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VOL. 41 | NO. 9 | Friday, March 03, 2017
Transgender bathroom bill postponed
By Sam Stockard
Legislation requiring public school students to use restrooms based on their sex at birth is on hold.
State Rep. Mark Pody, saying he wants to bring “common sense” and “clarity” to the matter, took his bill off notice Tuesday in a House Education subcommittee, saying policies and court decisions are changing so quickly he needs more time to amend the measure.
“It’s almost week to week, and, in fact, things changed this week,” said Pody, a Lebanon Republican. “So with all those changes, we need to work on a different type of amendment to bring language in that would be appropriate for this bill in this committee. So I would like to take this off notice at this time.”
Pody hinted earlier in the week he might try to amend his bill, though as of Monday he was prepared to present his legislation, saying he believes boys should use boys’ showers and locker rooms and girls should use girls’ showers and locker rooms but that school systems should be allowed to handle “unique situations.”
Chris Sanders, spokesman for the Tennessee Equality Project, which advocates for the LGBT community, said afterward advocacy and business groups are lobbying heavily against the bill.
“I think it’s a major setback for the bill, but of course the bill is not dead,” Sanders said.
The legislation, which is sponsored in the Senate by Sen. Mae Beavers, received a couple of negative responses in the last two weeks, one from Lt. Gov. Randy McNally, who said it was unnecessary based on a directive by the Trump Administration. It issued a guidance order reversing an Obama Administration directive requiring schools to make allowances for student use of restrooms based on their sexual identity.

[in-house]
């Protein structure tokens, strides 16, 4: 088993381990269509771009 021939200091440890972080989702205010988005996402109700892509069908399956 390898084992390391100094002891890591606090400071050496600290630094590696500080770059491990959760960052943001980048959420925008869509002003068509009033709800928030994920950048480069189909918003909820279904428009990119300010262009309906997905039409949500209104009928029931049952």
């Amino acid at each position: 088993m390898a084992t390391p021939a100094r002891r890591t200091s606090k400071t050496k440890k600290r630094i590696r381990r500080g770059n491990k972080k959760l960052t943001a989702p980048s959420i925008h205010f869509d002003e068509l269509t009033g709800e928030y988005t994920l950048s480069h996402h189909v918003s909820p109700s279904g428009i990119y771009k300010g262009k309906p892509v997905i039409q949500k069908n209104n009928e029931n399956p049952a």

Education Commissioner Candice McQueen also sent a letter to Tennessee school systems directors March 1 notifying them of the U.S. Department of Education and U.S. Department of Justice decision to formally rescind an order related to transgender students’ use of restrooms and locker rooms.
McQueen’s letter points out the new guidance shows preference for states and local districts to make decisions based on their interpretations of Title IX instead of using the results of a formal public process.
“As I stated in May (2016), we believe decisions on these types of issues should continue to be made at the local level on a case-by-case basis considering the unique needs of all students and how to ensure their safety and protection,” McQueen’s letter states.
In addition, the U.S. Supreme Court this week remanded a case back to a federal appeals court regarding a Virginia high school transgender student seeking to use restrooms based on his sexual identity.
The appeals court initially deferred to the Obama Administration directive on use of restrooms for transgender students, but with that order rescinded, the high court’s decision is considered a temporary setback for the student.
Joydianne Damiani-Moore, mother of transgender student Matthew Navarre-Moore of West Creek High in Clarksville, said she felt Pody took the bill off notice because he didn’t want to get any “backlash” until the federal courts make a decision on the Virginia case.
Asked why she thinks the matter is coming up in the Legislature, she said, “Because I think people are uneducated. They’ve never met a trans person. They have no idea, and I think that, I’m going to put myself out there, I think that their values they’ve been raised on do not allow them to be open.”
The mother contends transgender students are more afraid to go to the restroom than other students who are in the restroom with them.
Sam Stockard can be reached at firstname.lastname@example.org.